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Catholic rights are secondary to unionist needs

(Jim Gibney, Irish News)

The most disturbing aspect of the comments attributed to Ballymena DUP councillor Roy Gillespie about the murdered school boy Michael McIlveen is that they are widespread although usually unspoken among sections of the unionist and Protestant people.

Gillespie's reported remark that 15-year-old Michael "will not get into heaven" is sourced in his biblical belief, which is reflected in the same statement that, "the Pope is the antichrist and is head of the Catholic Church, which is not a true church or faith".

Although such views are outrageous, insulting and insensitive to the murdered youth's family, friends and the Catholic community of Ballymena and beyond, Gillespie is unlikely to face censure before the law for incitement to hatred or be disciplined by the leadership of the DUP.

Michael McIlveen was hunted down as if he was little more than an animal on a savannah who wandered into a gang of predators hungry for a 'kill'. He was pursued relentlessly, separated out from his friends, his only source of protection, harried for half-a-mile, surrounded, cornered and then bludgeoned.

Michael was killed because he was a Catholic.

Although to many within the unionist and Protestant population Catholics are every bit as threatening as nationalists or republicans.

There is a danger that negative influences can be received through political parties, churches and organisations like the Orange Order and loyalist paramilitaries.

Sectarianism weaves its way insidiously through sections of the unionist and Protestant population.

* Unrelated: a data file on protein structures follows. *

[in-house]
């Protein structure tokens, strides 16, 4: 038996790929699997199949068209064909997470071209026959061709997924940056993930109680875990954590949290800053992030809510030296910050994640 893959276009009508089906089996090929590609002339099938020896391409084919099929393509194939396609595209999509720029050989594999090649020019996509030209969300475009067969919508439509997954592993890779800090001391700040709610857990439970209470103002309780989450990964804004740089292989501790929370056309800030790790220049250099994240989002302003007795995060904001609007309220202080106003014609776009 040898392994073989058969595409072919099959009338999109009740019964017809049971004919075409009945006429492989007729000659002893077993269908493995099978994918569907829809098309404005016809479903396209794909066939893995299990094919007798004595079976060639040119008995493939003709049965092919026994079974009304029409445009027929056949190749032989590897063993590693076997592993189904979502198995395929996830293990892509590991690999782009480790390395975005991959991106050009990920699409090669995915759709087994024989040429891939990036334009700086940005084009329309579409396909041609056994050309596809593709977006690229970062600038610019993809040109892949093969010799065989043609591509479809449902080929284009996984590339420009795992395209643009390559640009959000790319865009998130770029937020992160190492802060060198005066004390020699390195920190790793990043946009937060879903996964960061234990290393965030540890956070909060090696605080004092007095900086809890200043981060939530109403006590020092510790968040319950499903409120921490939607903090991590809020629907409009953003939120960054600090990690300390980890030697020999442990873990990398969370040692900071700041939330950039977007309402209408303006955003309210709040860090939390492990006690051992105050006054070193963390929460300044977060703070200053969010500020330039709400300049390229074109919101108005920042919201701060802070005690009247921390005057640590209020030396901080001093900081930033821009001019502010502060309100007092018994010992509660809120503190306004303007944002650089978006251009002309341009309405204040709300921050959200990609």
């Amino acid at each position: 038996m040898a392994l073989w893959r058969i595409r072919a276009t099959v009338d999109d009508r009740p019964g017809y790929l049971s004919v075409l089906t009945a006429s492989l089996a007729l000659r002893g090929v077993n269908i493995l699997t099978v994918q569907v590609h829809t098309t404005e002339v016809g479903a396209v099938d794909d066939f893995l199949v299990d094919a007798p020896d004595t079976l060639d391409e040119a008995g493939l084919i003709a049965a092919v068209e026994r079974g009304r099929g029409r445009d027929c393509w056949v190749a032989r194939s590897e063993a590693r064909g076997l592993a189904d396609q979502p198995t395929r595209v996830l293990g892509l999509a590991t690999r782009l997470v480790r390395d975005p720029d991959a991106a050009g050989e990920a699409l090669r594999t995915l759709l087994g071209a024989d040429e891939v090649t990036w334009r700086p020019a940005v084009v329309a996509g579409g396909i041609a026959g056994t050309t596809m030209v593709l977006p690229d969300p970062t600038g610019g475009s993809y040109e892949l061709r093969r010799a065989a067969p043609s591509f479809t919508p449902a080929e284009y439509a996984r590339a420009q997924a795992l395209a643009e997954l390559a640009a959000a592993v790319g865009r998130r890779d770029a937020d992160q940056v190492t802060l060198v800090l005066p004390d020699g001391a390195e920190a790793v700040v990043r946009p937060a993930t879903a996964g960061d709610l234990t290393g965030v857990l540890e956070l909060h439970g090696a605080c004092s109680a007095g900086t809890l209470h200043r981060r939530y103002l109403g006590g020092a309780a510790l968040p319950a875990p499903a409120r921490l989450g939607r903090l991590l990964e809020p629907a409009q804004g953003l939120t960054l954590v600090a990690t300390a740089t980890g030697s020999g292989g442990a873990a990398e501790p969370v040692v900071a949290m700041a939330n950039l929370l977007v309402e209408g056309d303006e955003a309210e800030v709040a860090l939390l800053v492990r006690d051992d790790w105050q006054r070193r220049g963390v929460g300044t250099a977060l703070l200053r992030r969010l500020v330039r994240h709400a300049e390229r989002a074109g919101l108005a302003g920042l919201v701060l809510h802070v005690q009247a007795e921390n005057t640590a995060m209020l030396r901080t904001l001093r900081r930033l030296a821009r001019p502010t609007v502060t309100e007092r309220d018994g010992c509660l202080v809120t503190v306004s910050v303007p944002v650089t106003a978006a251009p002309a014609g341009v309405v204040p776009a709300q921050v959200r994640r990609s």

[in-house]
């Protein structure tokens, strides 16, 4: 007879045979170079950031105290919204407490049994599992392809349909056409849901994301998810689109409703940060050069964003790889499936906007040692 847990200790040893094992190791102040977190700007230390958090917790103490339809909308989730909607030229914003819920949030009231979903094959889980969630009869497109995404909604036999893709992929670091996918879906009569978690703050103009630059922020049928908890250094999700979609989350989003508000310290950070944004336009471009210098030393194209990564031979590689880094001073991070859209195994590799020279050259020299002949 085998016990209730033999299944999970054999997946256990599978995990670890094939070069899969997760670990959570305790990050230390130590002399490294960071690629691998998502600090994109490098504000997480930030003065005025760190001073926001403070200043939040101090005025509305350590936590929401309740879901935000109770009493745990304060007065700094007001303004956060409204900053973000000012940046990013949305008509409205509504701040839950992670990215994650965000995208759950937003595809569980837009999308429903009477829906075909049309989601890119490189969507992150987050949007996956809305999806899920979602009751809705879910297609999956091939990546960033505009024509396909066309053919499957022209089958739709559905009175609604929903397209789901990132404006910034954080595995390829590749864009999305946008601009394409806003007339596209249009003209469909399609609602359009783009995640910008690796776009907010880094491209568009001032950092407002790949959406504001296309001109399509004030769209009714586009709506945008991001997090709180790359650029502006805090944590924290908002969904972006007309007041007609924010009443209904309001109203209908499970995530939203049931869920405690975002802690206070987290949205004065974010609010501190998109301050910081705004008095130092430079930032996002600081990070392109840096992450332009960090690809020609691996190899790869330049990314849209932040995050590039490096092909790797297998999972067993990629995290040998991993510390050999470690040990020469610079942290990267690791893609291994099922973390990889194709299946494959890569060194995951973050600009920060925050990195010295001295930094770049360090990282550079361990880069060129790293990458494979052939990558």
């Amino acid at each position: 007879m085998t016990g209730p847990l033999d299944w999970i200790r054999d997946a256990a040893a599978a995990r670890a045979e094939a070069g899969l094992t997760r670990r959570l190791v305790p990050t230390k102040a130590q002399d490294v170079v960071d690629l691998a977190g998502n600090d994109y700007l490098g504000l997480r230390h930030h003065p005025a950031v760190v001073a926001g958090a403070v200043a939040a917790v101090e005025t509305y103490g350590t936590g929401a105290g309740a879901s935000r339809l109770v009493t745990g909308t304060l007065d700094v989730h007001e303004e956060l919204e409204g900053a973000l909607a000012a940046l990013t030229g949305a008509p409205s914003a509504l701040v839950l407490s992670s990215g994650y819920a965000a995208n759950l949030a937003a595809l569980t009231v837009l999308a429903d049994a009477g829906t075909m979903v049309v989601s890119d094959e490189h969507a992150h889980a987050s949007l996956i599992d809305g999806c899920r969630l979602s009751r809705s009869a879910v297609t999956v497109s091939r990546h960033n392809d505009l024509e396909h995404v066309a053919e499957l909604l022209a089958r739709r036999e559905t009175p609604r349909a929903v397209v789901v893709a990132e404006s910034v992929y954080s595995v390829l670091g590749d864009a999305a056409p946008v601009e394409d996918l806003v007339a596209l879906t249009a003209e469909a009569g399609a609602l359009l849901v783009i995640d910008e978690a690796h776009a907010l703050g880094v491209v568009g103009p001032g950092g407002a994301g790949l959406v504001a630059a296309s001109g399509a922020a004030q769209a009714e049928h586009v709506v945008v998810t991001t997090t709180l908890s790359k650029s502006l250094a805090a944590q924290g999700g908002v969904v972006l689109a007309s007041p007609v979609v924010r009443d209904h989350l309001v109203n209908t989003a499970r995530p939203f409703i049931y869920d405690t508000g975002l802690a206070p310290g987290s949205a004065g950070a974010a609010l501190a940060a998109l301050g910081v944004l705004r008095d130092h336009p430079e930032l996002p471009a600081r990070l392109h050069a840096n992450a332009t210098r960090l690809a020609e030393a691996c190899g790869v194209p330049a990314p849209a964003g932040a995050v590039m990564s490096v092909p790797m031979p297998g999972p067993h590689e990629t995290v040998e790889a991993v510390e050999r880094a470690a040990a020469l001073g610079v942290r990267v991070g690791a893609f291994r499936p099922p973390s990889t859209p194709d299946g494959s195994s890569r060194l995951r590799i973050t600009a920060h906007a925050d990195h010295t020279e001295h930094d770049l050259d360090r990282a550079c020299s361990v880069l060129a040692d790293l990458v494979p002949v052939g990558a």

It emerges publicly in an attitude which sees Catholics as less than full human beings.

Sectarianism, in its most extreme theological form, exists inside the Bible-based Free Presbyterian Church led by Ian Paisley. It is politically expressed by his party, the DUP, which is an extension of his church.

Ian Paisley did not create this mix of politics and religion. It exists among Protestants and can be traced back through various firebrand clerics for at least two centuries.

Paisley inherited this mix and shaped it into a formidable political force.

Sectarianism in its rawest form kills and the death of Michael McIlveen is the most recent example.

He is the third young Catholic killed in as many years by gangs of Protestants.

Fifteen-year-old Thomas Devlin was stabbed to death on Belfast's Somerton Road and James McMahon (21) was kicked to death outside Lisburn Council offices.

Sectarianism also exists among many Catholics, nationalists and republicans and has resulted over the years in Protestants being killed and attacked.

Partition and the consolidation of the unionist and Protestant population into the six counties led to sectarianism being institutionalised and legitimised with state authority.

This led to a prevailing attitude that Catholics lives are expendable in the face of the denial of perceived Protestants' rights such as marching down Garvaghy Road.

It matters little that several Catholics including the three Quinn boys were killed because the Orange Order insisted on marching this road.

Other Catholic children such as those in Holy Cross felt the fury of sectarian abuse from Protestants while David Trimble spoke about Sinn Féin needing to be "house trained".

This week the UUP covered in a cloak of unionist respectability an organisation of dedicated Catholic killers, the UVF, when they absorbed the PUP leader into its Assembly ranks.

This UUP-UVF alliance confirms the experience of northern Catholics – their rights have always been secondary to unionist needs.

Although there are many individual unionists and Protestants challenging sectarianism in their own community Catholics like Michael McIlveen will always be in danger until that sectarianism is rooted out of mainstream unionism and Protestantism.

May 19, 2006

This article appeared first in the May 18, 2006 edition of the Irish News.

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